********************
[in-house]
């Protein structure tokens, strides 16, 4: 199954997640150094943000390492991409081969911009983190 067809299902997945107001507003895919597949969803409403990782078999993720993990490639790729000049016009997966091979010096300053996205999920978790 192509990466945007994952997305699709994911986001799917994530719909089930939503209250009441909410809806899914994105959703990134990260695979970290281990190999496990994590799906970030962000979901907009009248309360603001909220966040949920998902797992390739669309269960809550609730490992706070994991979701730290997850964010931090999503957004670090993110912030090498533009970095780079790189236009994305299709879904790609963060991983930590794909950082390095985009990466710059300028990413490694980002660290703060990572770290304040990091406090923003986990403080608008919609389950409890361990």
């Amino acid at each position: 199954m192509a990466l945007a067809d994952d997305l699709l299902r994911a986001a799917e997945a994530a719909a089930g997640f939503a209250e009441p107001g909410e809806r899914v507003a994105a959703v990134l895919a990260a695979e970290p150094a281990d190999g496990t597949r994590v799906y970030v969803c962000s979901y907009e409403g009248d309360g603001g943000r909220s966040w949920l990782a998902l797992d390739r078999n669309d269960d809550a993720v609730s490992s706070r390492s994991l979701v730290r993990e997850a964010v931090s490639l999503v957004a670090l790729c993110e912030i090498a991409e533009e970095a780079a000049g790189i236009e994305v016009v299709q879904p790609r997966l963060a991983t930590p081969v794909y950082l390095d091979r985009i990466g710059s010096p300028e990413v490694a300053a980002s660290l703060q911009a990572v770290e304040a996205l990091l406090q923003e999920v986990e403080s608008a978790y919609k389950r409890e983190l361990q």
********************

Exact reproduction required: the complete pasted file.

[in-house]
């Protein structure tokens, strides 16, 4: 199954997640150094943000390492991409081969911009983190 067809299902997945107001507003895919597949969803409403990782078999993720993990490639790729000049016009997966091979010096300053996205999920978790 192509990466945007994952997305699709994911986001799917994530719909089930939503209250009441909410809806899914994105959703990134990260695979970290281990190999496990994590799906970030962000979901907009009248309360603001909220966040949920998902797992390739669309269960809550609730490992706070994991979701730290997850964010931090999503957004670090993110912030090498533009970095780079790189236009994305299709879904790609963060991983930590794909950082390095985009990466710059300028990413490694980002660290703060990572770290304040990091406090923003986990403080608008919609389950409890361990």
């Amino acid at each position: 199954m192509a990466l945007a067809d994952d997305l699709l299902r994911a986001a799917e997945a994530a719909a089930g997640f939503a209250e009441p107001g909410e809806r899914v507003a994105a959703v990134l895919a990260a695979e970290p150094a281990d190999g496990t597949r994590v799906y970030v969803c962000s979901y907009e409403g009248d309360g603001g943000r909220s966040w949920l990782a998902l797992d390739r078999n669309d269960d809550a993720v609730s490992s706070r390492s994991l979701v730290r993990e997850a964010v931090s490639l999503v957004a670090l790729c993110e912030i090498a991409e533009e970095a780079a000049g790189i236009e994305v016009v299709q879904p790609r997966l963060a991983t930590p081969v794909y950082l390095d091979r985009i990466g710059s010096p300028e990413v490694a300053a980002s660290l703060q911009a990572v770290e304040a996205l990091l406090q923003e999920v986990e403080s608008a978790y919609k389950r409890e983190l361990q």